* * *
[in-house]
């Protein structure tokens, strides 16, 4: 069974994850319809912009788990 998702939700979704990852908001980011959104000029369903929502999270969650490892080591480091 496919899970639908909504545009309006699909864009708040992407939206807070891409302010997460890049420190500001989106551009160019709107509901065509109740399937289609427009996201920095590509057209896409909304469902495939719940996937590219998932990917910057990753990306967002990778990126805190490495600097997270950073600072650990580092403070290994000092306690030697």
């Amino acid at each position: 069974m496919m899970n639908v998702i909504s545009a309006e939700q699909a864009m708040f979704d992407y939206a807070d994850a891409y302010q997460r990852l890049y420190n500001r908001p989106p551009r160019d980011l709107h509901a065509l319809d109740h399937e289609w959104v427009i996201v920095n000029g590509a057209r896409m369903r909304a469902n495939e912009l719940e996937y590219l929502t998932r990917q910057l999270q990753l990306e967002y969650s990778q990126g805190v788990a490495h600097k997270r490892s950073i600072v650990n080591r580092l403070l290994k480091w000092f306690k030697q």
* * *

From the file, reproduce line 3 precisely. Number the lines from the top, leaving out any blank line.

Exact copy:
């Amino acid at each position: 069974m496919m899970n639908v998702i909504s545009a309006e939700q699909a864009m708040f979704d992407y939206a807070d994850a891409y302010q997460r990852l890049y420190n500001r908001p989106p551009r160019d980011l709107h509901a065509l319809d109740h399937e289609w959104v427009i996201v920095n000029g590509a057209r896409m369903r909304a469902n495939e912009l719940e996937y590219l929502t998932r990917q910057l999270q990753l990306e967002y969650s990778q990126g805190v788990a490495h600097k997270r490892s950073i600072v650990n080591r580092l403070l290994k480091w000092f306690k030697q």